Key Words: ‘No paranoid rambling, no blame-shifting’ — New Zealand PM hailed as world’s ‘most effective leader’

Key Words

New Zealand Prime Minister Jacinda Ardern


Hannah Peters/Getty Images


‘We have done what very few countries have been able to do. We have stopped a wave of devastation.’

That’s New Zealand Prime Minister Jacinda Ardern claiming a win against the coronavirus in an address to the nation on Monday from capital city Wellington.

Kiwis, she said, will remain in lockdown for another week before restrictions will be eased on April 27, assuming progress in the fight against the global pandemic continues.

“Our transmission rate, the number of cases each person with the virus passes it onto, is now 0.48, less than half a person each,” she said. “Overseas the average is 2.5 people. We have amongst the lowest number of confirmed cases per 100,000 people in the world.”

Watch her full address:

Ardern has received praise far and wide for her handling of the crisis. The Atlantic’s Uri Friedman hailed her as perhaps “the most effective leader on the planet,” in part, for her empathetic style.

“Her messages are clear, consistent, and somehow simultaneously sobering and soothing,” he wrote in a piece over the weekend. “And her approach isn’t just resonating with her people on an emotional level. It is also working remarkably well.”

New Zealand has made some serious progress in reaching its goal of not just flattening the curve, but of eliminating the coronavirus completely. As it stands now, testing is prevalent, the health system isn’t overwhelmed and new cases peaked earlier this month. Out of the country’s population of almost five million, there have been 12 deaths to this point.

Aside from the much more important metrics she’s been praised for, Ardern has also earned points for relatability. For instance, here she is in a Facebook
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video wearing a sweatshirt and talking about coronavirus after she put her toddler to bed:

And here she is on “The Late Show,” where she drew loud applause from the audience in November after host Stephen Colbert claimed he was a “huge admirer” of hers:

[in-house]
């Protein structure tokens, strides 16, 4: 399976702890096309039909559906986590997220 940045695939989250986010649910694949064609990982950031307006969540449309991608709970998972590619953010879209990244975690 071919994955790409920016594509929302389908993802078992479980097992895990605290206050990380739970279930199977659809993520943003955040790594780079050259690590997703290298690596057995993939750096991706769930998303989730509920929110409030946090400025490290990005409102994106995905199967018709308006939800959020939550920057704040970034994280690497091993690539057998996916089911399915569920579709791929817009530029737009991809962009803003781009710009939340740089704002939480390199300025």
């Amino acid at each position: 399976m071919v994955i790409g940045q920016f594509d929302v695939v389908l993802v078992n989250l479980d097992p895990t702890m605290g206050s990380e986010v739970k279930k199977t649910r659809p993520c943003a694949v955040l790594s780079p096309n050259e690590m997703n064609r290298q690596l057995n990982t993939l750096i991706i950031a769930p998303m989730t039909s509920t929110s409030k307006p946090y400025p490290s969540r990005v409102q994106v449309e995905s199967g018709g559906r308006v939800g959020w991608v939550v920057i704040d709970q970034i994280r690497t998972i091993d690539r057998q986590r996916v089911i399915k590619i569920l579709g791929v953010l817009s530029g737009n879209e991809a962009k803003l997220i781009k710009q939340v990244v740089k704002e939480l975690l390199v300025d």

She continues to make moves that bolster her standing in the public eye. Last week, Ardern announced she and her cabinet will take a 20% pay cut for the next six months.

“We acknowledge New Zealanders who are reliant on wage subsidies, taking pay cuts, and losing their jobs as a result of the Covid-19 global pandemic,” Ardern said Wednesday.

Her actions are reflected in her recent approval ratings. In a poll earlier this month by market-research firm Colmar Brunton, 88% of New Zealanders said they trust the government to make the right decisions amid the pandemic and 84% approved of the government’s response. Those numbers are significantly higher than those in any of the world’s seven biggest economies.

As you can see in the graph above, only 53% of Americans polled approve of the U.S. government’s response. The leadership styles of President Trump and Ardern, of course, are vastly different, as Charles Pierce noted in a recent piece for Esquire.

“All it takes is a leader with credibility who tells the truth. New Zealand has one of those. We do not,” he wrote. “No complaints about the media. No paranoid rambling about career civil servants who tell the country the truth. No blame-shifting, responsibility-ducking, or daily cheapjack self-aggrandizement. But a keen eye kept on the important things.”

And there’s no shortage of praise for Ardern on Twitter
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, either:

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